Traders work on the floor of the New York Stock Exchange (NYSE) on September 11, 2015 in New York City.
Spencer Platt—Getty Images
By Rana Foroohar
September 14, 2015

Are markets irrationally exuberant? Nobel Prize winning economist Robert Shiller believes they are.

Shiller, a behavioral economist, closely tracks investors’ feelings about the market. He believes that emotions can hold the key to market movements. When I saw Shiller late last week for an interview about his new book on the economics of deception (“Phishing for Phools,” written with Fed Chair Janet Yellen’s husband George Akerlof), he told me more investors are worried that the market is over-valued than at any time since the peak of the dotcom bubble in 2000.

“Interest rates have been at zero” for a long time, says Shiller. “The economy has been viewed as sluggish, and yet [corporate] earnings have been growing and prices have been growing at a rapid pace.” That kind of “irrational exuberance,” says Shiller, is exactly what bubbles are made of.

So, why haven’t we seen a major sell-off, one more lasting than the dip we saw a few weeks back, after which the markets quickly rebounded? Because, says Shiller, investors are caught between two dueling narratives about the market.

First, there’s the “New Normal,” story, which is that we’re in a period of low interest rates that will last a long time, and that’s what’s kept markets up. This creates a sense of unease that our recovery isn’t real, but has somehow been genetically modified by central bankers.

“The aggressive monetary policy, which developed as kind of a new approach to managing [the economy] and was largely international, brought us these very low interest rates,” says Shiller. What’s more, “long rates are low, which represents some kind of public attitude that this [new normal] is going to go on for a long time.” As I have written many times, long periods of easy money always create bubbles. Meanwhile, says Shiller, “there’s another not so commonly-raised factor in connection with understanding the market: concern about inequality, which is rising, and also related to that a concern about information technology replacing jobs.”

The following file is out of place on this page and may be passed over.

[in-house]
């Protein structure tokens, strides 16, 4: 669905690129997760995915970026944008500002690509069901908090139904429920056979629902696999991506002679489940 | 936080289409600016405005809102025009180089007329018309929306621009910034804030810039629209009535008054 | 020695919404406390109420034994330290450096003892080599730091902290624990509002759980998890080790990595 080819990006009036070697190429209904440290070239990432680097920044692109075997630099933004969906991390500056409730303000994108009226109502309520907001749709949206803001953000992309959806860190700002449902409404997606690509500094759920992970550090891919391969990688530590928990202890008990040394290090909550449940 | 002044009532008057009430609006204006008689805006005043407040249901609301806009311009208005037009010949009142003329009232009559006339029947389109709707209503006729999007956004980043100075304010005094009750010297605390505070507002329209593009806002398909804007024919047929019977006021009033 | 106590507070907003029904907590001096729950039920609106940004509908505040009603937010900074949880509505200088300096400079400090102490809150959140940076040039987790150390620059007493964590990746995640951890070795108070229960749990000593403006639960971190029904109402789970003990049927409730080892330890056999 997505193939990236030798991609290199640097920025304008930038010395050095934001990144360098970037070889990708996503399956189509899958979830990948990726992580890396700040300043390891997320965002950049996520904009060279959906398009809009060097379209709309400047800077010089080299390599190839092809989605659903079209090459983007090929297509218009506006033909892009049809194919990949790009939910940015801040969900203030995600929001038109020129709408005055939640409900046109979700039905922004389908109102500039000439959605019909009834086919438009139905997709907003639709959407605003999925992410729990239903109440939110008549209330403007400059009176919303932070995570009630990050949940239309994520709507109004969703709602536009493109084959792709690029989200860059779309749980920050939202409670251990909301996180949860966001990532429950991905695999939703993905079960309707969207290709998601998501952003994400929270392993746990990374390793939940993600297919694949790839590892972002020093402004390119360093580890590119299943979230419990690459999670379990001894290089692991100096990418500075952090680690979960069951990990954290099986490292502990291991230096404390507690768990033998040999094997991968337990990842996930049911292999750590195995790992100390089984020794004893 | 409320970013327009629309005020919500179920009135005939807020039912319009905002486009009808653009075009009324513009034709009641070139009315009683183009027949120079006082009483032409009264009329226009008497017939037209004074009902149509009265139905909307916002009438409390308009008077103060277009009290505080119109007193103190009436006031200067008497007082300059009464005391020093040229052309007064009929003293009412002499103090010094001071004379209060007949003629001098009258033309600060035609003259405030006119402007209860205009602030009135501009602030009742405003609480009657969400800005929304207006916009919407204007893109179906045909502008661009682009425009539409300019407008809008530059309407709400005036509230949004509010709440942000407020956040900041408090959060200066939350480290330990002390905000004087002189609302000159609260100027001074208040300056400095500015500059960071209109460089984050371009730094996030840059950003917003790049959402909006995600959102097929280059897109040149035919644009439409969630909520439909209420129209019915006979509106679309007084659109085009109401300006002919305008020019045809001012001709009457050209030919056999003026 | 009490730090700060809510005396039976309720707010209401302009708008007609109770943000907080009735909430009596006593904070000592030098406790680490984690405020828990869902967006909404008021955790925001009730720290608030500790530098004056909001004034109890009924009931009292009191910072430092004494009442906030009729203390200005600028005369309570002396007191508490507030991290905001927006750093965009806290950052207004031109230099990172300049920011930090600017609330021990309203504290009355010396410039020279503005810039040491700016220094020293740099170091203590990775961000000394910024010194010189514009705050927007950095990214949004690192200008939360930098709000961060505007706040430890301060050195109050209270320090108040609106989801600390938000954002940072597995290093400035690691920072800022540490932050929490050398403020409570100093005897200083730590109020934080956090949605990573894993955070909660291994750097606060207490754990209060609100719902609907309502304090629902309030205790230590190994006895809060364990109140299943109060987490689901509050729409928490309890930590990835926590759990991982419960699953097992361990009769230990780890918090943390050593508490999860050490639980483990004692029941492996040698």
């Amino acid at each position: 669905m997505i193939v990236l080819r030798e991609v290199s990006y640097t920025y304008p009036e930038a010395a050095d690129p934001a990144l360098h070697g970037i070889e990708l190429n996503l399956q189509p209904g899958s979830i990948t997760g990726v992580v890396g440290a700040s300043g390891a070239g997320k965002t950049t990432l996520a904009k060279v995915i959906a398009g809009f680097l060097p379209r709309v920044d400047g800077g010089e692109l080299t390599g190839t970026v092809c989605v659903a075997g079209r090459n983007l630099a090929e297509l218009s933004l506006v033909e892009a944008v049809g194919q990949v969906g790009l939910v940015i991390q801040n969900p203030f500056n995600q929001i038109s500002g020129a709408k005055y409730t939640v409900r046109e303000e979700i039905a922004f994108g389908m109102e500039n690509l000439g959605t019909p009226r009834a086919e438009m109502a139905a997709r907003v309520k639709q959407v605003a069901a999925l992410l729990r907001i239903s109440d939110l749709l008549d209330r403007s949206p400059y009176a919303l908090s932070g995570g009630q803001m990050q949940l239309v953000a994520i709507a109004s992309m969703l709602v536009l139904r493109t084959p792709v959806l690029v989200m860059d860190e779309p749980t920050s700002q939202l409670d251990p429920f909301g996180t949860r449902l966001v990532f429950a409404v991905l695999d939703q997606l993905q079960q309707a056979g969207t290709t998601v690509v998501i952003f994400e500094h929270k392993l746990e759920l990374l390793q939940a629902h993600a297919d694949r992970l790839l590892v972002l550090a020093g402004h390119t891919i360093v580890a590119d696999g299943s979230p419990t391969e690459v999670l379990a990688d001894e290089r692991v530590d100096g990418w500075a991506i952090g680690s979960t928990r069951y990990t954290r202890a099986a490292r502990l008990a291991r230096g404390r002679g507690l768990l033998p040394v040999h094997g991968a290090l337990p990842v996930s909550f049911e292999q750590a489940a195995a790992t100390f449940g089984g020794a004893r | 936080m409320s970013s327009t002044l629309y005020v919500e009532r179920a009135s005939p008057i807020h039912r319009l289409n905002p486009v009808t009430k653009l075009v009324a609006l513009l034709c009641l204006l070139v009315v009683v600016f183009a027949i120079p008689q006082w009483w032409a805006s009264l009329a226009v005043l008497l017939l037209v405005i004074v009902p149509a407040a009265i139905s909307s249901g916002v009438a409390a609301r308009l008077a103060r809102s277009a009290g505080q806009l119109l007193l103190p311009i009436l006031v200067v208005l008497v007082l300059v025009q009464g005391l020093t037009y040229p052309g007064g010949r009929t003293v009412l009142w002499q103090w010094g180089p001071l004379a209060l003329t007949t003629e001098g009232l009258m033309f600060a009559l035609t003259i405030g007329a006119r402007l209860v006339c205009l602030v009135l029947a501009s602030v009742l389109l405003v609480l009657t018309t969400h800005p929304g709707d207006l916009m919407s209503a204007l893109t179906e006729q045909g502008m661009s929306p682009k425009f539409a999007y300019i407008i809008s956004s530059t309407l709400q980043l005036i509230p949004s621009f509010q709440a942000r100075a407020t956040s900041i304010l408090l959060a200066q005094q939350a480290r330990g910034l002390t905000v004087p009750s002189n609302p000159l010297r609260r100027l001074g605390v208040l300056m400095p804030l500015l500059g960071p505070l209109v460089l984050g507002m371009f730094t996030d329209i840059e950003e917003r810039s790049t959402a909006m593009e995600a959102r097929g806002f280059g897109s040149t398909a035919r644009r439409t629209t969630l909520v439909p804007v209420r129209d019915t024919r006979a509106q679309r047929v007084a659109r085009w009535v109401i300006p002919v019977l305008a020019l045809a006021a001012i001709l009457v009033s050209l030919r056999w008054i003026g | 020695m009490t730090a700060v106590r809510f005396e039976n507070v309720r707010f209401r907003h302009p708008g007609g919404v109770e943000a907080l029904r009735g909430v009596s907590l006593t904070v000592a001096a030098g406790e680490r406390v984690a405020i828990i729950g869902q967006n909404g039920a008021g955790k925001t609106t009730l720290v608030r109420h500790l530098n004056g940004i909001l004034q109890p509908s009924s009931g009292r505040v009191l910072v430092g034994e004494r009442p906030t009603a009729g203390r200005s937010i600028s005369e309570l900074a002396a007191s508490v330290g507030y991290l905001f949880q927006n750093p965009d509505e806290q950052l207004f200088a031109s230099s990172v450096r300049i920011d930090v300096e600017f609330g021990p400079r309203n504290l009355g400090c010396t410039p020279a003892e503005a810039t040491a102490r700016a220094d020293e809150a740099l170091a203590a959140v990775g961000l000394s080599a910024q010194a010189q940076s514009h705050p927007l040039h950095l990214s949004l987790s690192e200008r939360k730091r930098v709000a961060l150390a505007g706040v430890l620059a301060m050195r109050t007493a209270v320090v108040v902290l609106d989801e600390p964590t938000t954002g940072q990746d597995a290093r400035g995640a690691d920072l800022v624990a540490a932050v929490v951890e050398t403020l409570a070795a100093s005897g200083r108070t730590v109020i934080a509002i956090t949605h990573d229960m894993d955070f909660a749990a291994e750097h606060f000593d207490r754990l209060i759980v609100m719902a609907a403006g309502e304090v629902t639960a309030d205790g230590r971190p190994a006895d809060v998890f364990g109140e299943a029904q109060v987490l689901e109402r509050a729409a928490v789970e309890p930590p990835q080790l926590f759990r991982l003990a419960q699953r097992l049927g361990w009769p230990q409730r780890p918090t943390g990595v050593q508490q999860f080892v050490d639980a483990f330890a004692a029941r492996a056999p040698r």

Both of those things add to the sense that there is bad news lurking underneath those seemingly strong corporate earnings data of the last several years. That makes investors jittery.

But there’s another narrative. America is still the prettiest house on the ugly block that is the global economy. Where else can people park their money, if not in U.S. blue chips? Shiller adds that the growing sense that bad news may be looming can also “encourage people to accept high prices for houses and the stock market because they need to have something for the future.” Rising markets are supported by investors and consumers who need them to rise, because it makes them feel richer. “And they’re not going to say, “Oh, this price is too high, I’m going to consume this,” says Shiller. Rather, they accept the higher and higher asset prices – until they don’t anymore. That’s when the bubble bursts.

Those two dueling narratives may be one reason that markets have been volatile of late. People who hold equities have earned a lot of money — the stock market has gone way up. You could conclude, says Shiller, “I’ve got so much money, let’s go on a cruise! Let’s have a lark.” That sentiment drives consumer spending at the higher level. “But maybe you don’t because you’re worried. You have the sense that [things could change] — or maybe you’re worried about your children,” says Shiller. “In 20 or 30 years, I don’t know what they’re going to be doing. I’m just worried. Or maybe they’ll be doing horribly. So let’s keep that stock.” That in turn buoys markets. It’s a somewhat bipolar cycle that fits with the level of volatility we’ve seen all this year, which is much higher than last.

So what happens now? At some point, the market will receive some important new signal. It could be a rate hike from the Fed this week. Or it could be another raft of bad news from China. At that point, we’ll likely see another sell-off. The question then is whether it becomes a stampede. There’s no metric that will answer that question for sure. Emotions, as much as data, hold the key to what the markets will do. No wonder Shiller won the Nobel for saying as much.


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